The thin line

A thin line exists between the front-running democratic candidate Bernie Sanders’ self-proclaimed socialist policies and the communist policies that entrenched the U.S.S.R during the 20th century. It is a distinction I believe Sanders is educated and experienced enough to make. It is not, however, a distinction I believe young neo-leftist Americans are educated enough, or willing enough, to make. 

Therefore my primary concern with a Sanders administration isn’t rooted in the administration at all, but the newly empowered youth who, even now, ignorantly promote radical ideological concepts like class warfare, equality of outcome and religious amoralism.

In their fervor, I can clearly see the specter of the passionate revolutionaries who took control of Russia in 1917. The same revolutionaries who killed, arrested and exiled the nation’s newly freed serfs because they had too many animals on their property; they were religious or simply because they expressed dissatisfaction with their new lives under the communist party.

American education does little justice to the tens of millions who perished under the iron boots of Lenin and Stalin. We explain very little on how this nation, with its rosy progressive idealism, transformed itself into a machination of blood and terror. So, when Bernie Sanders speaks  about income equality, and I hear some college kid shout “Eat the rich,” I become worried.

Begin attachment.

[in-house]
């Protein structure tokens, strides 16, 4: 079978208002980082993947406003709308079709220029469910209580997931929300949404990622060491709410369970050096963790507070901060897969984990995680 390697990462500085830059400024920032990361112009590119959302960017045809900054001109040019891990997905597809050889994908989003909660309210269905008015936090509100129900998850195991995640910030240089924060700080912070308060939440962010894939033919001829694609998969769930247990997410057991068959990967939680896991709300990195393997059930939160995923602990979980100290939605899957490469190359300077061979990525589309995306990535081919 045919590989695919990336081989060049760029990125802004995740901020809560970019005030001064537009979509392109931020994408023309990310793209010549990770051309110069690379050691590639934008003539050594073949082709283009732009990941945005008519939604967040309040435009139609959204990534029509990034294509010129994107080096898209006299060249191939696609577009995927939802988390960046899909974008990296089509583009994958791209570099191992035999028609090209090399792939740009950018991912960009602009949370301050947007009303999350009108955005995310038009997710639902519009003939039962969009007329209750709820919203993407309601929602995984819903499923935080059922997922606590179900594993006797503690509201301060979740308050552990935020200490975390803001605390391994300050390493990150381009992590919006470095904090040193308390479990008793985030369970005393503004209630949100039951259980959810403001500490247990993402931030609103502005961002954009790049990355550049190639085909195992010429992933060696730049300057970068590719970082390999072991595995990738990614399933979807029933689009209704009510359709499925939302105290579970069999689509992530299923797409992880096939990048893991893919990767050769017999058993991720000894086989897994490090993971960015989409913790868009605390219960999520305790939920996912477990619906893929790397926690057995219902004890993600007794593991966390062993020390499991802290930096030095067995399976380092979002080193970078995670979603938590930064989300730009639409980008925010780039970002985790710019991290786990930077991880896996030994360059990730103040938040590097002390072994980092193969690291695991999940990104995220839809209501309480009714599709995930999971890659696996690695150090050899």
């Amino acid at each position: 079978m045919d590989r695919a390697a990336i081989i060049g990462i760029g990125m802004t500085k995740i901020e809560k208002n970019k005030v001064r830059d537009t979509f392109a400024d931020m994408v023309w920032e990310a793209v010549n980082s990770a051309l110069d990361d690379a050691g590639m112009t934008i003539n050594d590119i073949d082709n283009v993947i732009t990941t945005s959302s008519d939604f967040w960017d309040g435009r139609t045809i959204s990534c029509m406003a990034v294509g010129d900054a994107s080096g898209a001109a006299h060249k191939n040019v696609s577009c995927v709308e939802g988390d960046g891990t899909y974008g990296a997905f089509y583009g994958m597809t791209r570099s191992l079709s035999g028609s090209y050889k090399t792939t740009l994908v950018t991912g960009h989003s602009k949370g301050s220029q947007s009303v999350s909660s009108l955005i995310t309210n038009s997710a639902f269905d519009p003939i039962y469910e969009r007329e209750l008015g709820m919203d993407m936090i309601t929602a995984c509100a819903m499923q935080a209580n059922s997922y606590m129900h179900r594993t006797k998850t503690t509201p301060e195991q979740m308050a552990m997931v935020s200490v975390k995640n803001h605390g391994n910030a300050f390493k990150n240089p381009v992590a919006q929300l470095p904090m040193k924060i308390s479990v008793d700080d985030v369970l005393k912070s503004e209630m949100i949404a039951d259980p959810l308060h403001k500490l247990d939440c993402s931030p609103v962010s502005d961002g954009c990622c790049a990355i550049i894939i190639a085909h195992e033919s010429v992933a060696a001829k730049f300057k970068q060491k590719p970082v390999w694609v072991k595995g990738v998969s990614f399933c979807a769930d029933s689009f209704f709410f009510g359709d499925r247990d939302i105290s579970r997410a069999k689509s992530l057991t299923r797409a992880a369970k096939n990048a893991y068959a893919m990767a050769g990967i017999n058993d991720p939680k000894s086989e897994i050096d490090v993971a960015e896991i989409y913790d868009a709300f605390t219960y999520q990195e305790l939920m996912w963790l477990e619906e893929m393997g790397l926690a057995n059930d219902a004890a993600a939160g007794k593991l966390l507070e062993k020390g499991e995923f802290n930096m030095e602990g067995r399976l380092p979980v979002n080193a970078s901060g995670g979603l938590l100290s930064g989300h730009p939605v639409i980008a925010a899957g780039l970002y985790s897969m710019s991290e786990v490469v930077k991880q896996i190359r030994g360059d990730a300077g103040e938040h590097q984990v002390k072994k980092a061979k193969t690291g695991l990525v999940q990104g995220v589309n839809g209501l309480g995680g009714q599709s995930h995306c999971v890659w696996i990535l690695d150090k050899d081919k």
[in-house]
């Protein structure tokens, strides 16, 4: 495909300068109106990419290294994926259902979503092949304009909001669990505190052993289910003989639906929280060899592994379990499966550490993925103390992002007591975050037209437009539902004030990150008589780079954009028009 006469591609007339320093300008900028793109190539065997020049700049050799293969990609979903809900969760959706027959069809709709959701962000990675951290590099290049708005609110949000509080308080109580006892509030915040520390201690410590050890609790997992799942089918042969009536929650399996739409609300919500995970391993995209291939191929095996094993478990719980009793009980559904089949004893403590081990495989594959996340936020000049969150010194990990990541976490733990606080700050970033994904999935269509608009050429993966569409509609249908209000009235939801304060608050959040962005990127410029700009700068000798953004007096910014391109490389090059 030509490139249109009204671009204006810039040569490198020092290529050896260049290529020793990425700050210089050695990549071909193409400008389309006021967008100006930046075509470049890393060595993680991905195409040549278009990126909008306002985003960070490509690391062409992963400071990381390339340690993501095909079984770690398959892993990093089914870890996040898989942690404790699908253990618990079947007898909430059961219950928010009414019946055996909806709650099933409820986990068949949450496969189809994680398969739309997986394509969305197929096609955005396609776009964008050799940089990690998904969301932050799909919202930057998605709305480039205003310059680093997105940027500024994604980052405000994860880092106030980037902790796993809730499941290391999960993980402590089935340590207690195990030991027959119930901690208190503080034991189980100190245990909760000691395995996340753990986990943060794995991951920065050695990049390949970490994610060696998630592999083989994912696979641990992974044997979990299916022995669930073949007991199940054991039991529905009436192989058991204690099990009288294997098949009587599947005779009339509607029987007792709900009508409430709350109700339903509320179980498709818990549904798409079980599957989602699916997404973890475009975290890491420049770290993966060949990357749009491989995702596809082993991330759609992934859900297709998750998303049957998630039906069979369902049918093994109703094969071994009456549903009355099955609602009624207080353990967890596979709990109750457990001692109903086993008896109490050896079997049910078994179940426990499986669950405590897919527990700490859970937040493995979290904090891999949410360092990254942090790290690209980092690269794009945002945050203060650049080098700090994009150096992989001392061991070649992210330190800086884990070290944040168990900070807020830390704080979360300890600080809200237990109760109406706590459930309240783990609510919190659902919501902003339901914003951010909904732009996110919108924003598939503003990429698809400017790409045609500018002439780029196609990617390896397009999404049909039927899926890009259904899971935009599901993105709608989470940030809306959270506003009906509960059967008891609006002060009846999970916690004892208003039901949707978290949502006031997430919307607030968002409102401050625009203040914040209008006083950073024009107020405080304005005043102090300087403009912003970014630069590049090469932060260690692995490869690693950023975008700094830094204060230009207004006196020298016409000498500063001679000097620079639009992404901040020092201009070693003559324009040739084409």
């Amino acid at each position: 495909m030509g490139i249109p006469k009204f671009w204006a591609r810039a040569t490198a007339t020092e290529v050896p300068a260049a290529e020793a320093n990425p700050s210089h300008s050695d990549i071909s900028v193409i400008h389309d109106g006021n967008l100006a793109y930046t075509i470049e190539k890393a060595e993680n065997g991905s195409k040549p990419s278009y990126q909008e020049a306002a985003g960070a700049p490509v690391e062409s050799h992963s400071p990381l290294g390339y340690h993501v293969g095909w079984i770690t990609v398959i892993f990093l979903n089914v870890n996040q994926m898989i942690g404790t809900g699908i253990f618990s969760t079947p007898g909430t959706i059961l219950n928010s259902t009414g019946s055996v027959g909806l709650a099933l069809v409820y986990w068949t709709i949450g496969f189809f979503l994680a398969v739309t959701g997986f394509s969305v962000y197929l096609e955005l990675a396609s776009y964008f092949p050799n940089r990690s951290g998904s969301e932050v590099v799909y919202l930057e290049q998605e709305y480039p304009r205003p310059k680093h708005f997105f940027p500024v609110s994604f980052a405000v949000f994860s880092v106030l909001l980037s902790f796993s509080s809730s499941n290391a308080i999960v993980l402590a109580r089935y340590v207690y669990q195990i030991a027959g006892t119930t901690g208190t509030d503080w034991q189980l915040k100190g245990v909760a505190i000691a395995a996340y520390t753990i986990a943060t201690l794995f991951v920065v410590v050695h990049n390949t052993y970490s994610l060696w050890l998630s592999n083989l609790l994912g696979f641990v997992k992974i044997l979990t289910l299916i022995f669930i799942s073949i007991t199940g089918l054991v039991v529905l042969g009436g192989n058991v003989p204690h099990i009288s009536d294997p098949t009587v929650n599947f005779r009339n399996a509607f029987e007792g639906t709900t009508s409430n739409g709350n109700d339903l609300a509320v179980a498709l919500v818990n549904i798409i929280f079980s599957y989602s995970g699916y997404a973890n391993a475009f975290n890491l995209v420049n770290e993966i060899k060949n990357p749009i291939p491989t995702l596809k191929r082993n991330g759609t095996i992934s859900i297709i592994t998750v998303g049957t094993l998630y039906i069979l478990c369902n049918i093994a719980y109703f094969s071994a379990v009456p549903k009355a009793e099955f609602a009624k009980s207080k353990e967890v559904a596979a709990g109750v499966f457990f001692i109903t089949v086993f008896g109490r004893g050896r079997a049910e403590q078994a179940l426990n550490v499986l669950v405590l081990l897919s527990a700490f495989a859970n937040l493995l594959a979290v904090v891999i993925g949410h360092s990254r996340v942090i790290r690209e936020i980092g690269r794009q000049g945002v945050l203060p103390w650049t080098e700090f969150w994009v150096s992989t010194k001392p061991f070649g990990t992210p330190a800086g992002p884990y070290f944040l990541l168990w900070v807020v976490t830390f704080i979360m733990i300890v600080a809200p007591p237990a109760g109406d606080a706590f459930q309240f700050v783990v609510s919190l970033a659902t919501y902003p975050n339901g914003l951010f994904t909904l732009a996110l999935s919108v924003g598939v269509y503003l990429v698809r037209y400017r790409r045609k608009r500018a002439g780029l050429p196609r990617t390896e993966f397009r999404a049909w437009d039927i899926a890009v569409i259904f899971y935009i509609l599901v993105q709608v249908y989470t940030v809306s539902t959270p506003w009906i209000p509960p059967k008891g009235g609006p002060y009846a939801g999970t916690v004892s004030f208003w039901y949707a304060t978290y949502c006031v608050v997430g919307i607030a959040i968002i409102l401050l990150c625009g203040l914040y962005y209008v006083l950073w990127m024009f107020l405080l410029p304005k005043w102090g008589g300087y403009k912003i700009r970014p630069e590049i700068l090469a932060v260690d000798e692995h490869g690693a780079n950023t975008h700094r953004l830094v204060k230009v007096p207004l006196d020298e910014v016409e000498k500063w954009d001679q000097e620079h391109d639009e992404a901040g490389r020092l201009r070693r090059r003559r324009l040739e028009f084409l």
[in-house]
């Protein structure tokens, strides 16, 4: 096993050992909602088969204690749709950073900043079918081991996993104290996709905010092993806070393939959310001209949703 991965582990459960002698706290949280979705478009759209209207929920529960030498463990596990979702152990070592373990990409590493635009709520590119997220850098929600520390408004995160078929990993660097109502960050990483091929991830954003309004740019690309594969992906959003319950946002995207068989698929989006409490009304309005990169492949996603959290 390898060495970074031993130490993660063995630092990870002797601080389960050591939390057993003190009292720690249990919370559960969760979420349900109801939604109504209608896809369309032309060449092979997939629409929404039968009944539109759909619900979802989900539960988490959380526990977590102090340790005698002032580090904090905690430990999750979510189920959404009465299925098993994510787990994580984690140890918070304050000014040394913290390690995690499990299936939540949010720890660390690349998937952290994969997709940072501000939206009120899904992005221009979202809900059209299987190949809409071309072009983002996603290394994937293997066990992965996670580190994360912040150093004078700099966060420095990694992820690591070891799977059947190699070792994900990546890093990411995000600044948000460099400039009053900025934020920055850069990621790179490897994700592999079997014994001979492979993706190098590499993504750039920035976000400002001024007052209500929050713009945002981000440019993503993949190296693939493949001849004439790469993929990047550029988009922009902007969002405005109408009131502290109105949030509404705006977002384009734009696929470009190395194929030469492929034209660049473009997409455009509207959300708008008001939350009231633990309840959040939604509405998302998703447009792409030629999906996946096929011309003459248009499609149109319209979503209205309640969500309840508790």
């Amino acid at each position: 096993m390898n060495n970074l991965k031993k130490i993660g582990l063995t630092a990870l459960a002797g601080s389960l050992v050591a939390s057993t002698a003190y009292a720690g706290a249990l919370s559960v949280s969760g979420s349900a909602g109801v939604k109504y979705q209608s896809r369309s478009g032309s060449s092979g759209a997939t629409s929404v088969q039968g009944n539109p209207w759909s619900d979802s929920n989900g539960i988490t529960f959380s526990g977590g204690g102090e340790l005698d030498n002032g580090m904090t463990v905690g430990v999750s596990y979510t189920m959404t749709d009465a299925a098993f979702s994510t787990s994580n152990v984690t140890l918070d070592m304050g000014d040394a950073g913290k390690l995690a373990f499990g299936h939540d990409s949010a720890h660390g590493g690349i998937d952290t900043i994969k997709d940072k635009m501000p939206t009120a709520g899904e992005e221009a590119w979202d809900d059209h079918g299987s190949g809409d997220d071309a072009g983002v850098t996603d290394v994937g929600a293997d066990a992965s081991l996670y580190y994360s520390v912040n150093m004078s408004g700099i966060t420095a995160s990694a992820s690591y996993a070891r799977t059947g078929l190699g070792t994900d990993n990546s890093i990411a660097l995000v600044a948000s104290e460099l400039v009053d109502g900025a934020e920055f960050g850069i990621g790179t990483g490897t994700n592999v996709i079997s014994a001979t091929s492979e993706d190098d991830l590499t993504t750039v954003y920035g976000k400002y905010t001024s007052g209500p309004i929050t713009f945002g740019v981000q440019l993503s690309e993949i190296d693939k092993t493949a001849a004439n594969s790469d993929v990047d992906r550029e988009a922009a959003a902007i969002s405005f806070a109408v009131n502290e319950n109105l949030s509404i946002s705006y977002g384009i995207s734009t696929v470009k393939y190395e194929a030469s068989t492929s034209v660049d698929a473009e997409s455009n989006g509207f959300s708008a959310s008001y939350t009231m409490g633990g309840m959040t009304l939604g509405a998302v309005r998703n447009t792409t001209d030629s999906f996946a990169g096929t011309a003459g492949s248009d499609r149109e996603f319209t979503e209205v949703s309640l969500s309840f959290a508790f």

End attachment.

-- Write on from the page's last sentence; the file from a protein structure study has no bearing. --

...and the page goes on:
I worry because I do not believe these individuals know where to draw the line when it comes to left-wing extremism. In their youth, at a point in their lives in which they are vulnerable to historical shortsightedness, they have not yet understood that once dependency on the state has been formed, once reliance on the state for food and housing and medicine has been secured, people cease being a commodity to the state. They cease being a free and powerful citizen. They adorn the yoke of chattel and die when the nation dictates. 

I’m not saying progressive policies are inherently bad; in fact, quite the opposite. Under a moral power structure social welfare policies can do quite well. They can feed the hungry; heal the sick. We need people to fight for the common person, but it is a fight that must be won properly. If not, progressivism becomes as oppressive as facism. 

The thin line which then separates the benefits socialism from the brutalities of communism is found, not in the ideological motive of the political movement, but in the personal motivations of individual representatives of the ideology. Simply put, you and everything you encompass, both good and bad, represent your movement. If you are, under the guise of social progress, seeking blood as payment for the tragic realities of your society, you will drown in it. 

About Author

Brock Blasdell is an American student journalist from Mesa, Arizona. He was hired onto the Mesa Legend in late 2018 as an Opinions Editor, and soon became the publication’s News Editor in 2019. His writings emphasize college history, civil involvement, and personal reflection on modern American issues, while also analyzing and critiquing the role of modern media in national politics.